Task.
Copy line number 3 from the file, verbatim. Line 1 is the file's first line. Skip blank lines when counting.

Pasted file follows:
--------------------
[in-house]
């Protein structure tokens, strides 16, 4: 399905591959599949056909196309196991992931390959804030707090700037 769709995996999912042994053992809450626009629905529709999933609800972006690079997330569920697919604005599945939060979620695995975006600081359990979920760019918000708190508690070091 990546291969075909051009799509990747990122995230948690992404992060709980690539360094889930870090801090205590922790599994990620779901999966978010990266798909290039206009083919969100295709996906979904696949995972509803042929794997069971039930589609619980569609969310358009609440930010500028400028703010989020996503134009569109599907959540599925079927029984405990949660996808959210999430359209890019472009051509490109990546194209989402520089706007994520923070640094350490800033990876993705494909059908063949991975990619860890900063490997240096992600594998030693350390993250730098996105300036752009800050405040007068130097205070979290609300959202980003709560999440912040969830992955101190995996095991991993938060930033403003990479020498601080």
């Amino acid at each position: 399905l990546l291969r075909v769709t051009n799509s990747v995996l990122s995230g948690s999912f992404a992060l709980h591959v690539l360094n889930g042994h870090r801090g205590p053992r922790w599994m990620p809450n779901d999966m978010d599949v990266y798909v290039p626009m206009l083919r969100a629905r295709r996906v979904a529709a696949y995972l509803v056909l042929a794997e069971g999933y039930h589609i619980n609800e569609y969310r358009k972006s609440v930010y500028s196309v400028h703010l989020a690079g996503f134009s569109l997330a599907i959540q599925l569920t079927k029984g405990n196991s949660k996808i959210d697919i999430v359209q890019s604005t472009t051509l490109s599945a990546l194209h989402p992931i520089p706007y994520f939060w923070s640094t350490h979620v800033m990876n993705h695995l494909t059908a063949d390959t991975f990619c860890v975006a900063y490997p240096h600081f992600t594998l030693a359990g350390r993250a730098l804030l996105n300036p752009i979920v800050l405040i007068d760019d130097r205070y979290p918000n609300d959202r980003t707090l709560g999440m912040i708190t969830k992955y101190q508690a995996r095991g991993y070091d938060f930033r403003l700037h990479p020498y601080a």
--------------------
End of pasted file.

């Amino acid at each position: 399905l990546l291969r075909v769709t051009n799509s990747v995996l990122s995230g948690s999912f992404a992060l709980h591959v690539l360094n889930g042994h870090r801090g205590p053992r922790w599994m990620p809450n779901d999966m978010d599949v990266y798909v290039p626009m206009l083919r969100a629905r295709r996906v979904a529709a696949y995972l509803v056909l042929a794997e069971g999933y039930h589609i619980n609800e569609y969310r358009k972006s609440v930010y500028s196309v400028h703010l989020a690079g996503f134009s569109l997330a599907i959540q599925l569920t079927k029984g405990n196991s949660k996808i959210d697919i999430v359209q890019s604005t472009t051509l490109s599945a990546l194209h989402p992931i520089p706007y994520f939060w923070s640094t350490h979620v800033m990876n993705h695995l494909t059908a063949d390959t991975f990619c860890v975006a900063y490997p240096h600081f992600t594998l030693a359990g350390r993250a730098l804030l996105n300036p752009i979920v800050l405040i007068d760019d130097r205070y979290p918000n609300d959202r980003t707090l709560g999440m912040i708190t969830k992955y101190q508690a995996r095991g991993y070091d938060f930033r403003l700037h990479p020498y601080a």